The Mandurah Dwellingup Permanent 100km ride takes riders east from the coastal plain up to the Darling Range, through Alcoa’s mostly unseen bauxite mining operations and along relatively quiet roads lined with flowering gums early in the year, the odd kangaroo, and the sounds of cockatoos before returning with a fast run down the scarp and a flat cruise to the start point at Mandurah Train Station.
I have ridden the roads making up this route several times as they are fairly common cycling routes for Mandurah-based cyclists. This was my first ‘permanent’ Audax ride. After recent days with temperatures in the mid-30s, the forecast 26 degrees for Sunday 16 February 2020 was a good choice to do the ride.
The start point, Mandurah Train Station, was devoid of people at 6am as I rode off past the very rusty steel ‘Shirley Shell’ sculpture just after dawn. With a theme of coast and beach, the sculpture represents a tuart tree and a shell. At three stories high it is hard to miss – some love it, some don’t.
One minute into the ride and the momentum lost already. Traffic lights at the Murdoch Drive/Mandurah Road intersection. Don’t you hate it when, despite a marked bike lane with sensors, the sensors don’t sense a bike! Attempted to do the right thing despite traffic being non-existent, tried to trigger the sensors, before just riding across the deserted intersection.
Then it was play dodge the glass … a lot of glass. Having no punctures during the ride I must have successfully avoided the numerous scatterings of glass over the next five kilometres or my gatorskins proved their worth again. Interesting that the other side of the roads on the reverse return route (heading west) through the Mandurah suburbs was thankfully glass free.
The ride out to Pinjarra and then North Spur Road in the cool of the morning with little wind and through the flat pastoral land was really pleasant and allowed a decent pace which I needed knowing I would be crawling up the scarp very soon. It was also good to turn off Lakes Road as heading east into the sun at just after dawn I had trouble seeing what was ahead at one stage so too the cars coming up from behind. Road works along Lakes Road, and the widening and resurfacing of Paterson Road that has been going on for months continues.
Left at sleepy Pinjarra before turning off the South West Highway onto Alcoa Road. At this point I noticed the SE wind was picking up then fading way and the bauxite processing smell from the Alcoa mining operation. I hadn’t experienced the smell when riding this route before, not as bad as Kwinana or road kill I passed, but glad it lasted only a kilometre or two.
As I turned into North Spur Road and knew the climbing was about to start, I swear the two alert kangaroos in the paddock were shooting me that ‘bloody idiot’ look. As usual, I crawled up the North Spur’s initial inclines, particularly that 12% bit. My lack of hill riding over the past couple of months made it worse than normal. Confession – I stopped once to catch my breath before enduring to the eventual top where there was a great view towards the south and over more of the Alcoa operations (stopped for photo).
Now the best bit started, achievable undulating road with a good surface, lots of trees and birds about. Over the mining conveyor belt which goes for miles then right, up a bit of a hill before the mostly down hill run on Del Park Road into Dwellingup. Stopped for the compulsory emu photo.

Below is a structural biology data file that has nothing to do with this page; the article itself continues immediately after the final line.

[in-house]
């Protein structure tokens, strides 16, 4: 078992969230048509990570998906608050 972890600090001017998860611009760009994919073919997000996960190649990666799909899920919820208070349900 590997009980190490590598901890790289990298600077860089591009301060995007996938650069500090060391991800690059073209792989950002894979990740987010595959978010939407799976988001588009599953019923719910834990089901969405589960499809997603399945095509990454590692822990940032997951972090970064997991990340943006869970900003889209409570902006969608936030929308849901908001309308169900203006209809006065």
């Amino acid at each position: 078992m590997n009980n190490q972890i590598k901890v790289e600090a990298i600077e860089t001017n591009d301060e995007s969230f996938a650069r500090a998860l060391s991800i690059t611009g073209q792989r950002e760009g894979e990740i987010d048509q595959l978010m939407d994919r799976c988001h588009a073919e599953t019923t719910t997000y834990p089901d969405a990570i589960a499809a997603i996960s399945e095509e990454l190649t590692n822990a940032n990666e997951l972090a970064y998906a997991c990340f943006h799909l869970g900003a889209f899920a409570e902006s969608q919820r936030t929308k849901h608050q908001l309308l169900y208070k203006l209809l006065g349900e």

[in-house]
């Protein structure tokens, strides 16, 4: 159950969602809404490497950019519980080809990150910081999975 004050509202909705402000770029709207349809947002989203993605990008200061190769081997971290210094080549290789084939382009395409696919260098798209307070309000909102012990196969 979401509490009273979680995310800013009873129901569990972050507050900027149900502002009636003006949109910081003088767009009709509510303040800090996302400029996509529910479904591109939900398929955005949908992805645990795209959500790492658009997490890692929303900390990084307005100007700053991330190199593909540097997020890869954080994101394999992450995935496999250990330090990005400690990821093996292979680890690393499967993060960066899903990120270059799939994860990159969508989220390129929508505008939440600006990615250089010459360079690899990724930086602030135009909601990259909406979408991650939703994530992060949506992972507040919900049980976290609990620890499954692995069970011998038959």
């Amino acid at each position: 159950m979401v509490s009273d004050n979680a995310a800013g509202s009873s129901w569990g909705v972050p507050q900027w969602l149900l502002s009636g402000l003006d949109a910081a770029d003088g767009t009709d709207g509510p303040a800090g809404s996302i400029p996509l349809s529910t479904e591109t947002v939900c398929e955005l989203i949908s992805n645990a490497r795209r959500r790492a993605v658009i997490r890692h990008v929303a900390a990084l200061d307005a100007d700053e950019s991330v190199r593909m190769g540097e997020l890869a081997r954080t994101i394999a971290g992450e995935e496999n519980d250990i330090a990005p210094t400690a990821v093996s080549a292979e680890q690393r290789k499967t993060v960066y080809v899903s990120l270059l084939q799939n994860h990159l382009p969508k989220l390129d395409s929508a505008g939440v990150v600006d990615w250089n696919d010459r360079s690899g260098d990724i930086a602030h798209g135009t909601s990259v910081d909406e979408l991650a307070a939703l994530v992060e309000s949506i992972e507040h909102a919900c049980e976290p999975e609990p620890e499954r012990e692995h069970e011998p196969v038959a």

A lot of the area around the tourist information centre building, car park and toilets was fenced off due to new building works. Looks like a new tourist centre being built. Apparently there was a log chopping competition in town the day before and there were portable toilets near the fenced area somewhere but I didn’t see them. So I continued onto the popular Blue Wren Café for a quick stop, topped up my water, few bites of yummy cake, and got the obligatory checkpoint receipt. Halfway point, 51kms done.
With ideal riding conditions, I headed off north enjoying the undulating Del Park Road through Dwellingup State Forrest. I had a bit of courteous traffic passing me, but mostly the cars and mass of motor bikes were heading towards Dwellingup.
This section seemed to go quick. There are still road surfacing works on this 20km or so road, but there was no gravel section this time just smooth bitumen. Just nice cycling country. Lots of trees, shade across a lot of the road, nice down-hill bits, doable but not easy (for me) up-hills, song and sight of birds and a touch of a tail wind.
Past South Dandalup Dam turn-off, over another section of the Alcoa mining ore conveyor belt, then North Dandalup Dam turn-off before rolling down the Scarp with views to the ocean on a clear day.
Another quick checkpoint stop at Del Park Service Station before waiting for a freight train to clatter past on the Lakes Road rail crossing. Now down on the flat coastal plain, the cross wind from the south was very noticeable as was the heat reflecting off the road. The ride back into Mandurah along Lakes Road was a bit of a warm slog as the cross wind turned into a fresh SW headwind. Definitely a head wind confirmed by the windsock at Murrayfield Airport. With the widening and resurfacing of some of Lakes Road, the road accommodates cyclists a lot better now.
I rolled back into the relatively quiet Mandurah Train Station at 11.15am, stopping for a minute to save the ride on my garmin – 101km, 776m elevation. Happy with my lot, I took off for the 3.5km ride home appreciative that Audax WA has permanent rides in my local area.